It’s a classic for a reason….and I think it’s a pretty obvious one. It’s the best!
When I say the best I mean in general as a thing, not that my recipe is the best. Although, it’s a pretty good one. Plus, I may have been told by friends and family that this recipe really is the best, but I’ve recently come to realize how little a claim such as that means in the vast sea of available recipes on the internet.
You may find this hard to believe but, as of this moment, I don’t own a cookbook. Not even one. My mom used to have a huge collection that I never truly appreciated when I was too young to cook. Although, I did love looking at all of the yummy pictures (especially the sweet stuff) and wanting to eat them all. I could spend hours looking at that collection now, but unfortunately a few bookshelves worth of heavy paper would have been a little challenging to carry in a suitcase so they didn’t make the final cut when we moved. Alas, I will mourn them forever. Not really, I just wanted to say alas in a dramatic way, but I do sometimes miss having something tangible to hold onto.
That’s where the internet comes into play. You probably all know people who are a little slow to catch on to the internet and how much it plays a part in the lives of this generation. Maybe your parents or grandparents? Someone who doesn’t understand the possibilities available because of it or “doesn’t need all that computer stuff”. Well, I recently met someone who was unfamiliar with things like blogs and it’s the first time in a long while that I’ve been asked to show my blog and explain things.
You know, it’s harder than you’d think and it made me realize that from the perspective of a typical cook my recipes seem pretty out-there. I tried to explain the reasons why a blog about basic recipes is tough to sell these days and why a blurry snapshot of a plate of unidentified food won’t exactly bring readers in droves. I’m not sure how well I explained it all. In fact, I probably made zero sense. It did, however, make me feel like it was time to post a classic recipe, done well, and I just so happened to have this one on my list.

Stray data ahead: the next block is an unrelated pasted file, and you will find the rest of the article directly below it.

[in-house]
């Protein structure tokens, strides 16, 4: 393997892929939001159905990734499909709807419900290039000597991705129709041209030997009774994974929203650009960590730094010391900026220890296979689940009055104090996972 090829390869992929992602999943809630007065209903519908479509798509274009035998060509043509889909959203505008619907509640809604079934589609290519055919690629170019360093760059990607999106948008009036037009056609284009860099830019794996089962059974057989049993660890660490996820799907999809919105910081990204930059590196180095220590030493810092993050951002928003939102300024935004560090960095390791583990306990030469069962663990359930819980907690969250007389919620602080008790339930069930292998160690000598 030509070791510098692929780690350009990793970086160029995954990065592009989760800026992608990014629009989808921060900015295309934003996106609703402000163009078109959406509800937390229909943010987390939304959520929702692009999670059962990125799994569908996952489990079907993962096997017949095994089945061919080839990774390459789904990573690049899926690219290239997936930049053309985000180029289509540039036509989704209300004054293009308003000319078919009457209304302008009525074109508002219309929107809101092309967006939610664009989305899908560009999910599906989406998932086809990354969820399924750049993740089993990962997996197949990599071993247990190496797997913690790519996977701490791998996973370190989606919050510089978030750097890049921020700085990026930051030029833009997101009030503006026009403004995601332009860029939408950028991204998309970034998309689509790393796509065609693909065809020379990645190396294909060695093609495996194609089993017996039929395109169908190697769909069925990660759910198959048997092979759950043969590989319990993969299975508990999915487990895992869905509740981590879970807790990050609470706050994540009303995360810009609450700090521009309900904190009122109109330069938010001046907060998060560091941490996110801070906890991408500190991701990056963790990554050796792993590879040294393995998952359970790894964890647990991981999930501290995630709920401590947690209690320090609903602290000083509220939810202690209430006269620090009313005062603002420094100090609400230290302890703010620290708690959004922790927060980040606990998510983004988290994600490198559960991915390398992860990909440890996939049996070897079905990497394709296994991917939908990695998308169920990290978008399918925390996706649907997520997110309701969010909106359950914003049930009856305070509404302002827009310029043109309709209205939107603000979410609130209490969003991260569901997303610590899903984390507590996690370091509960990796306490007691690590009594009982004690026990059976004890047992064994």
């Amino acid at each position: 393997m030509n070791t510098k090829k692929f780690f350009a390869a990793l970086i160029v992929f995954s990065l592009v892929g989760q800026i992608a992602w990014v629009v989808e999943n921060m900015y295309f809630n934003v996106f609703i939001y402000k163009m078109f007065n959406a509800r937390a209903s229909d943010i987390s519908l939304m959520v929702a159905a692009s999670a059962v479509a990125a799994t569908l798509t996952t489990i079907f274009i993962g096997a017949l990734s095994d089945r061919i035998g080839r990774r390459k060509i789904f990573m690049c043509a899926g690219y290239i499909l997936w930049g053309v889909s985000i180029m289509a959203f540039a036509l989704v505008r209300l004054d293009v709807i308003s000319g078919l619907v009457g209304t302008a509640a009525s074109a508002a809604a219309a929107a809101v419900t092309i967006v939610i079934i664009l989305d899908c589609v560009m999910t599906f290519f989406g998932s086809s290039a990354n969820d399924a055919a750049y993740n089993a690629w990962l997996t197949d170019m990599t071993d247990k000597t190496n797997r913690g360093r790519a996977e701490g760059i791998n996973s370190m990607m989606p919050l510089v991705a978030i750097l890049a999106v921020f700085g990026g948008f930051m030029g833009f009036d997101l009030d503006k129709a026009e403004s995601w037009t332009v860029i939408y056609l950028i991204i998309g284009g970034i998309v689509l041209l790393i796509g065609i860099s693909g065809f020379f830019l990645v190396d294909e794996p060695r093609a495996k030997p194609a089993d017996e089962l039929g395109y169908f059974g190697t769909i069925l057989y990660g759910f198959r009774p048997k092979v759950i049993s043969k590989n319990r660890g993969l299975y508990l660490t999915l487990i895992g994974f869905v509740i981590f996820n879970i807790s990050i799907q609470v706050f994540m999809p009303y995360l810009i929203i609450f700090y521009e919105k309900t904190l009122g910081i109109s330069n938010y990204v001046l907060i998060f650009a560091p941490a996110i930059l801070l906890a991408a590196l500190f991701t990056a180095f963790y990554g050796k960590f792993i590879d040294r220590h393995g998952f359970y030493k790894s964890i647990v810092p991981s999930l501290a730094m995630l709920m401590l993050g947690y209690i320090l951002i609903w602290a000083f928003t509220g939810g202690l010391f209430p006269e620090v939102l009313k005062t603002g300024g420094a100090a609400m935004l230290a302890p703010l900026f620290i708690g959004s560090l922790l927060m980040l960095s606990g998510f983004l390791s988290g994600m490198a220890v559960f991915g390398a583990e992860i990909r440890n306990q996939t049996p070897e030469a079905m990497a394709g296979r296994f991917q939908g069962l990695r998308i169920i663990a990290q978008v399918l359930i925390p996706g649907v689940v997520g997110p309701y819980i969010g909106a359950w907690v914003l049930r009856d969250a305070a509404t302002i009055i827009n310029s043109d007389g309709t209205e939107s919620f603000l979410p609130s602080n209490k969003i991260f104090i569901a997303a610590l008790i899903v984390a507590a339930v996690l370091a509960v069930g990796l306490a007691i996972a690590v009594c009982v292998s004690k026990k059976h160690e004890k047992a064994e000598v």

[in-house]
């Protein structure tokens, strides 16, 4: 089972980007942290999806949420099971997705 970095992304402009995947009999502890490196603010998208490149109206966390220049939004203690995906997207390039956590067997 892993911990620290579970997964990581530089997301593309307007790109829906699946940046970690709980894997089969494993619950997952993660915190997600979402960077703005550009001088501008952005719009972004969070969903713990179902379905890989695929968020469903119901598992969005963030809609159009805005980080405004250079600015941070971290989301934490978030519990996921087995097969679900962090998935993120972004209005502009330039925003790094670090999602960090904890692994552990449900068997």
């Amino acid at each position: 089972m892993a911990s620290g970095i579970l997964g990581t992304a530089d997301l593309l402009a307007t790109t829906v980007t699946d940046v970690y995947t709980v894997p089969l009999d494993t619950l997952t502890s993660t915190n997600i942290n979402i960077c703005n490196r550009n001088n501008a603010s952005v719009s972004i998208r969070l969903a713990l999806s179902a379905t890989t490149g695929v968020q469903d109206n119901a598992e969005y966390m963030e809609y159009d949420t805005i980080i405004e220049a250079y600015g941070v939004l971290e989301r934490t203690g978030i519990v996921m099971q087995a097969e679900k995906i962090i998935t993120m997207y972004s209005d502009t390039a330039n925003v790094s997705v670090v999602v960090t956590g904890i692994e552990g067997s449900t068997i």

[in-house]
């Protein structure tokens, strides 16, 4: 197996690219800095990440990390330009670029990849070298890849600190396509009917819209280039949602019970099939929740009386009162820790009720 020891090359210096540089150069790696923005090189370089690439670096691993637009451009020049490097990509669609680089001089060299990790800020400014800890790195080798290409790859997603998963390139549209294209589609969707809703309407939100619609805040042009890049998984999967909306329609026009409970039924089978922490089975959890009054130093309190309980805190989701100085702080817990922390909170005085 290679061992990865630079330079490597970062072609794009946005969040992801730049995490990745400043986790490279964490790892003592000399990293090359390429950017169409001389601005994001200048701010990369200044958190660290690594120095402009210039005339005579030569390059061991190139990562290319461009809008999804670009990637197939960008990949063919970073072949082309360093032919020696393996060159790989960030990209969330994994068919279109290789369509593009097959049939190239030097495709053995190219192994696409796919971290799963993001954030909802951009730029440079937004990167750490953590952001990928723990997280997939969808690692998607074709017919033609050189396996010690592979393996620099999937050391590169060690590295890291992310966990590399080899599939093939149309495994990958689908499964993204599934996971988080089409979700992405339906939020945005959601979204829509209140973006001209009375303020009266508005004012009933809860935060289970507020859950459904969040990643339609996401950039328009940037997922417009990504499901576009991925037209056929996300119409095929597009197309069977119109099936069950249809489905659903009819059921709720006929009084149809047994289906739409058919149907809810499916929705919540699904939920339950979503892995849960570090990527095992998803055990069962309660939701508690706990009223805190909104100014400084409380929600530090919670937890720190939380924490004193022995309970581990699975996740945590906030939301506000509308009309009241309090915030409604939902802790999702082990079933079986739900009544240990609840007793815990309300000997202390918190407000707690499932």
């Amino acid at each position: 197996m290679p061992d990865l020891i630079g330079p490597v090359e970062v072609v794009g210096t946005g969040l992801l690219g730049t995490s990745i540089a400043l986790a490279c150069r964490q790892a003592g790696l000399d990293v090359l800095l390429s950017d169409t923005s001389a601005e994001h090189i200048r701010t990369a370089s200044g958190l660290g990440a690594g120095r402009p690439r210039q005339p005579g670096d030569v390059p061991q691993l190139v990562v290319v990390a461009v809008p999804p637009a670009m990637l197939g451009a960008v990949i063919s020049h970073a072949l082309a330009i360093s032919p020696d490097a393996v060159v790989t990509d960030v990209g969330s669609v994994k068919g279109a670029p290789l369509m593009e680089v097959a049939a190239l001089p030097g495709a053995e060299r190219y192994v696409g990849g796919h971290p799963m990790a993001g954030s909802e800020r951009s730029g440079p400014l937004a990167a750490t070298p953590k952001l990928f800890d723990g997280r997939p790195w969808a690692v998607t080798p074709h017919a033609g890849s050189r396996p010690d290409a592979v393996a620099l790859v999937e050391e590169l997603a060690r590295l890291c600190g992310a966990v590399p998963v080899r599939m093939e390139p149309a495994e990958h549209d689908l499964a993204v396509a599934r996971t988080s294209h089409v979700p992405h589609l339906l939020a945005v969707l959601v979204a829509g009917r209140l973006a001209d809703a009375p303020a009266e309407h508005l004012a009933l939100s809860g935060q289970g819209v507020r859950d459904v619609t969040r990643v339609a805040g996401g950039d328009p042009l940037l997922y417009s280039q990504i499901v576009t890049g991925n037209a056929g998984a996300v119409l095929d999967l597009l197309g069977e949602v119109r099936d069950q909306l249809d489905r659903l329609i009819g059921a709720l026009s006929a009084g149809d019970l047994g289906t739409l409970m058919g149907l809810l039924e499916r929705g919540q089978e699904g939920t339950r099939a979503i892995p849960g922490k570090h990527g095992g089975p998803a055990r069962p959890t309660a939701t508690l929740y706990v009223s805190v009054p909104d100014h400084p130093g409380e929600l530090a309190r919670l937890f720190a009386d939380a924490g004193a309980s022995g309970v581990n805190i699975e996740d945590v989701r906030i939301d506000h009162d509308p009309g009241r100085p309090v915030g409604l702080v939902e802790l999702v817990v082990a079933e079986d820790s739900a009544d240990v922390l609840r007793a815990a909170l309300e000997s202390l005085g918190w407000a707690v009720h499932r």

Remember that coconut I showed you on friday? Well, this is one of the ways I decided to use it so far. I toasted it up and used it in place of dried. The texture is different and the flavor is more mild than that of dried but I really liked how it was in this cake. Of course, I don’t expect you to feel like hacking into a coconut before making this so feel free to use dried and just know that fresh is an option.
So even if this isn’t the most amazing German chocolate cake recipe in history, I feel it’s my duty to recommend it to you guys. You know, because that’s what you do when you find a major keeper; share it with your friends.
German Chocolate Cake (Vegan)
- 1 cup 2 sticks vegan butter, melted
- 2 1/4 cups sugar
- 1 15 ounce can full-fat coconut milk
- 2 teaspoons lemon juice
- 1 teaspoon soda
- 3/4 teaspoon salt
- 2 teaspoons baking powder
- 2 teaspoons vanilla extract
- 1/3 cup cocoa powder
- 2/3 cup strong black coffee
- 2 1/2 cups flour
- 5 ounces unsweetened dairy-free bakers chocolate melted
- 1 cup unsweetened plant-based milk
- 1/2 cup coconut cream *see note
- 1 1/2 cups sugar
- 1/4 cup arrowroot starch or cornstarch
- 1/2 cup 1 stick vegan butter
- 1/2 teaspoon salt
- 1 teaspoon vanilla extract
- 1 1/2 cups fresh coconut shreds toasted (or 1 cup unsweetened dried [aka desicated] coconut shreds, toasted)
- 1 1/4 cups chopped pecans or walnuts
- 150 g dairy-free bittersweet chocolate chopped
- 1 teaspoon vegan butter
Preheat oven to 350 degrees F (180 C) and grease 3 9-inch round cake pans with oil. Whisk together butter and sugar until creamed then beat in coconut milk and lemon. Add soda, salt, baking powder, vanilla, and cocoa and stir until smooth. Stir in coffee and flour, then stir in melted chocolate until batter is smooth.
Divide batter among the prepared pans and place in oven. Bake for 35 - 40 minutes until toothpick comes out clean. Remove from oven and allow to cool for about 15 minutes then loosen edges with knife and remove cakes to wire rack to cool completely.
While cake is baking, whisk starch and sugar together a medium saucepan with milk and coconut cream until smooth. Bring to a low boil over medium low heat, stirring constantly. Continue stirring as it starts to boil until it thickens enough to coat the back of a spoon, about 5 minutes. Remove from heat and stir in butter until melted and smooth. (If any lumps have formed at this point, pour mix through a fine mesh strainer.) Add vanilla, salt, nuts, and coconut and allow to cool for about 25 minutes before spreading on cake.
Spread filling gently in between layers of cake and on top. Melt chocolate and butter in a double boiler or microwave safe bowl and pour into a pastry bag. You can add the chocolate however you like. I chose to drizzle in a criss-cross pattern over top and then in zig-zags around the edge.
If you have trouble finding coconut cream at your local grocery store it's completely fine to use full-fat coconut milk and scrape the cream off of the top. Just be sure that it's cold enough to separate.